superantigen

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superantigen

 [soo″per-an´tĭ-jen]
any of a group of powerful antigens occurring in various bacteria and viruses that bind outside of the normal T cell receptor site and are able to react with multiple T cell receptor molecules, thus activating T cells nonspecifically. Included are staphylococcal enterotoxins and toxins causing toxic shock syndrome and exfoliative dermatitis.
Miller-Keane Encyclopedia and Dictionary of Medicine, Nursing, and Allied Health, Seventh Edition. © 2003 by Saunders, an imprint of Elsevier, Inc. All rights reserved.

su·per·an·ti·gen

(sū'pĕr-an'ti-jen),
An antigen that interacts with the T-cell receptor in a domain outside the antigen recognition site. This interaction induces the activation of larger numbers of T cells than are induced by antigens that are presented in the antigen recognition site leading to the release of numerous cytokines. A single superantigen may potentially activate as much as 15% of the lymphocytic repertoire.
See also: antigen.
Farlex Partner Medical Dictionary © Farlex 2012

superantigen

One of a class of molecules that react with a substantial proportion of the whole population of T cells in the body. They include Staphylococcus aureus ENTEROTOXINS. Staphylococcal enterotoxin A (SEA) is a powerful T-cell mitogen and can give rise to the release of large quantities of CYTOKINES and LEUKOTRIENES. This is believed to be one of the bases of the TOXIC SHOCK SYNDROME.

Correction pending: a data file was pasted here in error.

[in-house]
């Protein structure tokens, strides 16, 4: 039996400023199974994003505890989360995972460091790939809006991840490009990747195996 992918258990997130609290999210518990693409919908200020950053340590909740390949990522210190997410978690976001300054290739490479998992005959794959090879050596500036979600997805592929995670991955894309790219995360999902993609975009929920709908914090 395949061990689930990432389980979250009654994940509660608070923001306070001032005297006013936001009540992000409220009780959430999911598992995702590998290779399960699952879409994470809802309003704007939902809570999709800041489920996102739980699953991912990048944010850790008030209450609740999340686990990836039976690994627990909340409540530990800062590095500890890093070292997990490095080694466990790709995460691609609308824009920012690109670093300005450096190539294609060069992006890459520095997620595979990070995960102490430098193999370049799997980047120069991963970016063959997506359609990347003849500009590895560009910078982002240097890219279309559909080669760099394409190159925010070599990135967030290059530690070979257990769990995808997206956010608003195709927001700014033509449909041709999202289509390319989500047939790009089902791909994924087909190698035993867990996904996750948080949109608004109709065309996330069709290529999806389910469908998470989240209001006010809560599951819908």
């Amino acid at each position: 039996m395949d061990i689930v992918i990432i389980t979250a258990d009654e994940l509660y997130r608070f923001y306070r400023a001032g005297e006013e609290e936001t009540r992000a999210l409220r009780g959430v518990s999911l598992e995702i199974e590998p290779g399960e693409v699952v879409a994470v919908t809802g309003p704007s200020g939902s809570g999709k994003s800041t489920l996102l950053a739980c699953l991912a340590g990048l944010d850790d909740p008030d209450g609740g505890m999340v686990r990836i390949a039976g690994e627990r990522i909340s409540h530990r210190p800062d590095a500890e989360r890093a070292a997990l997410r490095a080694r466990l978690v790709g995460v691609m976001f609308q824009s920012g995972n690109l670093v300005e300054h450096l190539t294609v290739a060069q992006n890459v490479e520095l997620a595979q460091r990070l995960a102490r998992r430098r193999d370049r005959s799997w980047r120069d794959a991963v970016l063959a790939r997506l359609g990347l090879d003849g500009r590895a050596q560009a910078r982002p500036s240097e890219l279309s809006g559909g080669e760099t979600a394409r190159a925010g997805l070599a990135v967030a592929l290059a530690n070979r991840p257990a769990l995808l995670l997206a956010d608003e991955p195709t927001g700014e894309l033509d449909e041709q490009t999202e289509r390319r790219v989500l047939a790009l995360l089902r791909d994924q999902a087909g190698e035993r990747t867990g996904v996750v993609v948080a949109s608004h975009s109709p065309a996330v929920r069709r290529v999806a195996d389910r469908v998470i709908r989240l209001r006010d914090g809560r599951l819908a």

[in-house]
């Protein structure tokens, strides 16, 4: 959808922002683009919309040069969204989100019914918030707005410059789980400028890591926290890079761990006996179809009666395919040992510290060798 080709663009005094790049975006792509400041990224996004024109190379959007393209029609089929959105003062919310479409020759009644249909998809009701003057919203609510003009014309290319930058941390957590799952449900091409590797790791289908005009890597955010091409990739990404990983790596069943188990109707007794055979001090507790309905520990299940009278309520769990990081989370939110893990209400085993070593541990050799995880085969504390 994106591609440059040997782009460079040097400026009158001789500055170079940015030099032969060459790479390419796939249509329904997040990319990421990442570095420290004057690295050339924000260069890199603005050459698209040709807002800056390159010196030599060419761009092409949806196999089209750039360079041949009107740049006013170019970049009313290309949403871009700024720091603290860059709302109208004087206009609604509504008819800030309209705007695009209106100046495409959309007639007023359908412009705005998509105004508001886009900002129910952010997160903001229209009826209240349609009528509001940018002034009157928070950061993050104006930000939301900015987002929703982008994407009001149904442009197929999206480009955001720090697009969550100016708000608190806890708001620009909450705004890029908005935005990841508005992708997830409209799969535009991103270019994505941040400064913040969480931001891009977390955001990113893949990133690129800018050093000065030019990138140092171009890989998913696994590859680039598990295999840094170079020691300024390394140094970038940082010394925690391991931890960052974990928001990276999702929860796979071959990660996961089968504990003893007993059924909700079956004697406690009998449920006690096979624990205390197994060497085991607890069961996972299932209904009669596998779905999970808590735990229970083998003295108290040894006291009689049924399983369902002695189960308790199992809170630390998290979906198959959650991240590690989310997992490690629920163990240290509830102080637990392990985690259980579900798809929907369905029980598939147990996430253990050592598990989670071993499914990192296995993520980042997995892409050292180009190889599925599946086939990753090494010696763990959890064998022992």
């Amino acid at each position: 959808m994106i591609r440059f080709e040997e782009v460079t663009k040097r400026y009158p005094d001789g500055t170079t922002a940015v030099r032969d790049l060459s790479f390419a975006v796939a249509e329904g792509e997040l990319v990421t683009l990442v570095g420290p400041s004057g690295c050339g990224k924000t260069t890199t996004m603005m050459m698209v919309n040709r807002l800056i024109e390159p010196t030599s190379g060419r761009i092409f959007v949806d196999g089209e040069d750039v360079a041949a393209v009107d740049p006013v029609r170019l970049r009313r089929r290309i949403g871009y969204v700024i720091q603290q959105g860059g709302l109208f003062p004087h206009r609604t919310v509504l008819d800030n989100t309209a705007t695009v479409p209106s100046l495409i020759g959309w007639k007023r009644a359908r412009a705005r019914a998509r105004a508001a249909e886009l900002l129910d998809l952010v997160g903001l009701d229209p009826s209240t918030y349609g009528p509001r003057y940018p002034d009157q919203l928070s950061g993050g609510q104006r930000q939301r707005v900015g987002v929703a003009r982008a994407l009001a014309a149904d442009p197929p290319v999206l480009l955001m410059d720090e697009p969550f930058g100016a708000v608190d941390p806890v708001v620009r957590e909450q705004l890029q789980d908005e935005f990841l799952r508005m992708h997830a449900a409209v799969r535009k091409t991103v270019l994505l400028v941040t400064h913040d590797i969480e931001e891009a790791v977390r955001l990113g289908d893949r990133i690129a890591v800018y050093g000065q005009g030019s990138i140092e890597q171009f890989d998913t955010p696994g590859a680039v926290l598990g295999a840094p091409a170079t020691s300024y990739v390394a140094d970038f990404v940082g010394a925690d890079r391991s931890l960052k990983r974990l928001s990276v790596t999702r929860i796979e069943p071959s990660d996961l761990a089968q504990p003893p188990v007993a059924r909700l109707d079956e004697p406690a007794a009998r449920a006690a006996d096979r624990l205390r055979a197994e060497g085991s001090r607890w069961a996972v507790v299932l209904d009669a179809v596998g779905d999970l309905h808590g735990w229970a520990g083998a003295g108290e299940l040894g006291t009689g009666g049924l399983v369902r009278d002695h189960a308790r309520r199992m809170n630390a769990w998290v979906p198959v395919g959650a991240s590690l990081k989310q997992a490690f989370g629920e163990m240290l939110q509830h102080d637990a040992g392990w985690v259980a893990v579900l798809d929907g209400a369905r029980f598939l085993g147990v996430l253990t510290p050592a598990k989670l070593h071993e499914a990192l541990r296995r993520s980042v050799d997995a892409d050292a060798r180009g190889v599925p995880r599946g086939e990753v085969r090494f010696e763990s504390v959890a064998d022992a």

Collins Dictionary of Medicine © Robert M. Youngson 2004, 2005
References in periodicals archive ?
The data was presented in a poster tagged "Combining tumor-targeted superantigens with anti-CTLA-4 results in synergistic anti-tumor effects in B16 tumor bearing mice".
They are also capable of producing acetic acids, lipopolysaccha - rides, peptidoglycans, superantigens, heat shock proteins and bacterial DNA--all in precise proportion to nourish each other, inhibit challengers and/or benefit the host.
Moreover, ETs stimulate cytokine release with subsequent edema, which physically forces layers of skin apart at the desmosomes (8), probably acting as superantigens (9, 10).
Microbial superantigens also can induce T-cell resistance to steroids, suggesting a possible role for infection in the development of resistance, he said.
aureus can elaborate superantigens, "which have the ability to stimulate the production of alternative glucocorticoid receptors.
Staphylococcal superantigens induce lymphotactin production by human CD4+ and CD8+ T cells.
"The inflammatory milieu in the airways of these patients is driving up the expression of the [beta] receptor." Microbial superantigens also can induce T-cell resistance to steroids, suggesting a possible role for infection in the development of resistance, he said.
Specific topics include a survey of immunology, superantigens, antigen presenting cells, cell mediated immune defense, cytokines as molecular mediators, interleukens, interferons as viral inhibitors and immune response mediators, interferon signaling through Janus kinases and signal transducers and activators of transcription, flow cytometry, immunoassays, genetic engineering of antibody molecules, autoantibodies and autoimmunity, synovial mast cells in inflammatory arthritis and the molecular and cell biology of HIV/AIDS.
The TCRs also bind a class of microbial proteins, known as superantigens, that stimulate T cells bearing particular V[beta] elements (24).
The immunopathogenesis of food allergies may be governed by more than one immunologic mechanism, including immediate manifestations mediated by IgE; inflammatory reactions caused by immune complexes, lectins, and superantigens; and delayed hypersensitivity reactions associated with specific T lymphocytes (Helm and Burks 2000).